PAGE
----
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The World’s Most Powerful Women: July 26

The string of recent tragedies in Germany—the hatchet rampage on a commuter train, the shooting spree in Munich, and Sunday’s suicide bombing in Bavaria—have resulted in a bump for the Chancellor that Germans only half-mockingly refer to as “Mutti” or “Mommy.”

Politico reports that recent polls (albeit taken before the weekend attacks) indicate that Angela Merkel has largely made up the ground she lost after critics took sharp aim at her refugee policy in the wake of the New Year’s Eve attacks in Cologne. Her approval rating landed at 59% this month—its highest since September 2015. That increase is especially notable since Merkel will face a general election contest next year.

The jolt is evidence of skittish Germans flocking to Merkel as a well-known voice of reason and reflects an easing of the refugee crisis. Germans’ embrace of Merkel is not totally unexpected since research shows that one way people cope with terrorism fears is to look for a leader to protect them. Research also indicates that being a woman leader in such circumstances could be a disadvantage (heads up, Hillary Clinton), but that takeaway came from a study in which people considered both men and women leaders. As Politico points out, in Germany, there’s really “no alternative” to Merkel.

Still, the Chancellor and her supporters should in no way get comfortable with her higher favorables. The recent uptick in violence proves that the world’s current social and political environment is nothing if not completely unpredictable.

Fortune writer Claire Zillman


(filling in for Laura this week)


Keeping Scotland’s options open
Scottish leader Nicola Sturgeon has renewed her position that Scotland should have the chance to hold another independence referendum depending on the shape of Britain’s future ties with the EU. Interestingly enough, Scots don’t think there should be a second bid.



Stealing the spotlight
The first night of the Democratic Convention was reserved for runner-up Bernie Sanders, but Michelle Obama ended up stealing the show. The First Lady’s emotional speech transcended the ugliness of the presidential race by focusing on just how far the country has come. 
Washington Post

Marissa’s not moving
Verizon finally announced that it’s buying Yahoo’s core Internet business for $4.83 billion. The long-anticipated deal did come with one surprise: Marissa Mayer, who’s rumored to have a massive $57 million exit package, told employees she’s not going anywhere, at least in the near future: “For me personally, I’m planning to stay.”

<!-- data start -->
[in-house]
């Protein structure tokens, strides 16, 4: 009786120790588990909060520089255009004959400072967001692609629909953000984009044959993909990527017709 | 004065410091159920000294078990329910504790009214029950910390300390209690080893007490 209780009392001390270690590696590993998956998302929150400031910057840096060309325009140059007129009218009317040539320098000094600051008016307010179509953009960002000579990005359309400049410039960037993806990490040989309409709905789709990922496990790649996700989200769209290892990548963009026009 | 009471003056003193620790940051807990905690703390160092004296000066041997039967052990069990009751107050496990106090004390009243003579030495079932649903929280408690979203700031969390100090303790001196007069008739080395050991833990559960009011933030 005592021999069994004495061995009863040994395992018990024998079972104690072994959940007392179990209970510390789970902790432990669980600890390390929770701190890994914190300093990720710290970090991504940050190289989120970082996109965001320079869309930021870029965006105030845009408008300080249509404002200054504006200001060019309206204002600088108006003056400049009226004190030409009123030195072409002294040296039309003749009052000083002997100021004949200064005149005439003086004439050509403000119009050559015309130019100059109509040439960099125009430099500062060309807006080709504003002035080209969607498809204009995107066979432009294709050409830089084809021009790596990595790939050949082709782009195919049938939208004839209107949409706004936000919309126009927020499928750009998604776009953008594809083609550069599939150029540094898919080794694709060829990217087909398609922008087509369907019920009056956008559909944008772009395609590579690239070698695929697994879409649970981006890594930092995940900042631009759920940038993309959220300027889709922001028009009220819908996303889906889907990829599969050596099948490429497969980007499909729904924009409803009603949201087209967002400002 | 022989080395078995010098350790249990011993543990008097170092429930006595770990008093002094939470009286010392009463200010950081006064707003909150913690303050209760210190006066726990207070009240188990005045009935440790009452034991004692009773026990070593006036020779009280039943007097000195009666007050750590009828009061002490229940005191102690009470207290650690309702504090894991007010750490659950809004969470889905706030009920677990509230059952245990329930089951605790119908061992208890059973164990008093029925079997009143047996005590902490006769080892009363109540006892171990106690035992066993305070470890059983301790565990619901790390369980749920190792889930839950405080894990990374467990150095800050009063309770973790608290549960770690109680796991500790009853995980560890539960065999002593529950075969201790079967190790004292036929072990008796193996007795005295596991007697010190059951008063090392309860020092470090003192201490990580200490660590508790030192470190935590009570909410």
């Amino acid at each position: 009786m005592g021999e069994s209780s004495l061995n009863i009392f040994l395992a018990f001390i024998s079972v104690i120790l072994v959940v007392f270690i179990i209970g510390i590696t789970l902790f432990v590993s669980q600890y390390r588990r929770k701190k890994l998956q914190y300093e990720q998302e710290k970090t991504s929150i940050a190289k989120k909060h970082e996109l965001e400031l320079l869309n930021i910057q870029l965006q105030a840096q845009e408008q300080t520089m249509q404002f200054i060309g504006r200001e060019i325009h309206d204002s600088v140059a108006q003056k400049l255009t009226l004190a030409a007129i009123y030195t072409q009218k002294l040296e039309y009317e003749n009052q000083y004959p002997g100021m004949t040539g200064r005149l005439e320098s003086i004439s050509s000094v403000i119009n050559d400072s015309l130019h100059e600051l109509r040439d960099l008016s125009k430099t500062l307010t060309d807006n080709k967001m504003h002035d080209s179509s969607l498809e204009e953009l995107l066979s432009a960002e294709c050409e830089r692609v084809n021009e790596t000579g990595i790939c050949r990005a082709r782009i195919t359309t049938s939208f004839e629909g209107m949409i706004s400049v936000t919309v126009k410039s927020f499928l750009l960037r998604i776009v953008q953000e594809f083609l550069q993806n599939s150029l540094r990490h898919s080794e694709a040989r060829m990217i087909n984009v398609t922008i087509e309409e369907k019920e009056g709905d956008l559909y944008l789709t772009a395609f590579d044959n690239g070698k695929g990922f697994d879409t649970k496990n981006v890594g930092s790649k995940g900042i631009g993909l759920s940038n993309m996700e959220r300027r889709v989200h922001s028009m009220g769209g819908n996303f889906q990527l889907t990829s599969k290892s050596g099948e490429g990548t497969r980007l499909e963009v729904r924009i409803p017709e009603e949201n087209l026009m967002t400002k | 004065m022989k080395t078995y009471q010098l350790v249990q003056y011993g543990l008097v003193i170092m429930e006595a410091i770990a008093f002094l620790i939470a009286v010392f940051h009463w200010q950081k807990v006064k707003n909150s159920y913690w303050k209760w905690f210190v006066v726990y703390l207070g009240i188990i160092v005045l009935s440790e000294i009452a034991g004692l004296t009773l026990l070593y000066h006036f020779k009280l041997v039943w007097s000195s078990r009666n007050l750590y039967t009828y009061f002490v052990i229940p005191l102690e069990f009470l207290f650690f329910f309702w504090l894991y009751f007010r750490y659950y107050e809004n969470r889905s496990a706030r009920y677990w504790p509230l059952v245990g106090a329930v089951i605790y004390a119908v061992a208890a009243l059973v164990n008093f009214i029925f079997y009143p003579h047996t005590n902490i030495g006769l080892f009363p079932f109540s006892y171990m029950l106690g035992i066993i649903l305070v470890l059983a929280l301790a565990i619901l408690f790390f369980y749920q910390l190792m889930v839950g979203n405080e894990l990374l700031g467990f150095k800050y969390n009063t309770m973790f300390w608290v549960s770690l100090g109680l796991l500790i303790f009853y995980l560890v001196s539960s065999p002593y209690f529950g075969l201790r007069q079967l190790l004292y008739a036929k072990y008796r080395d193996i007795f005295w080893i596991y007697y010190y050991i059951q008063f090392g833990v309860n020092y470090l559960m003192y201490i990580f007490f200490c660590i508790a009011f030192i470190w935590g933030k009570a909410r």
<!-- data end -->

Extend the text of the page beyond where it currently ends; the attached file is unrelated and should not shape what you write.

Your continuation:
Verizon’s merger master
The task of integrating Verizon’s recent mega purchases—Yahoo and AOL—will fall to its executive vice president and president of product innovation Marni Walden. The high-profile role is a far cry from where the Wyoming native and possible CEO successor started her career: selling handsets at a kiosk in a home-improvement store.

“We’re incredibly aggressive”
This openly gay former basketball player is garnering a reputation for crushing political opponents and following in Senator Elizabeth Warren’s woman-of-the-people footsteps. Meet Massachusetts Attorney General Maura Healey.


Chasing China’s “bottom” line
Women’s increasing confidence in buying for themselves, coupled with President Xi Jinping’s drive against conspicuous consumption, is boosting China’s lingerie sales. Chiara Scaglia, Asia chief of La Perla, one of many brands adding stores in China says: “Luxury is … not about buying to show off, it’s about buying items that make you feel good.”

This story examines how the tea industry in Assam, India, which supplies makers of major global brands like Lipton, Twinings, and Tetley, has turned into a veritable death trap for pregnant workers.


Why Vladimir Putin hates Hillary Clinton

Mothers whose slain children inspired Black Lives Matter will speak at the DNC

How to find a female mentor in a sea of male entrepreneurs

This startup marketer left Silicon Valley to work on a beach in Belize
Fast Company

Male or female, the best leaders know how to do this


Being unplugged for 25 hours every week is one of the ways I’ve managed to not burn out.
—360i's Sarah Hofstetter on how being an Orthodox Jewish mom—including keeping the Sabbath—makes her a better CEO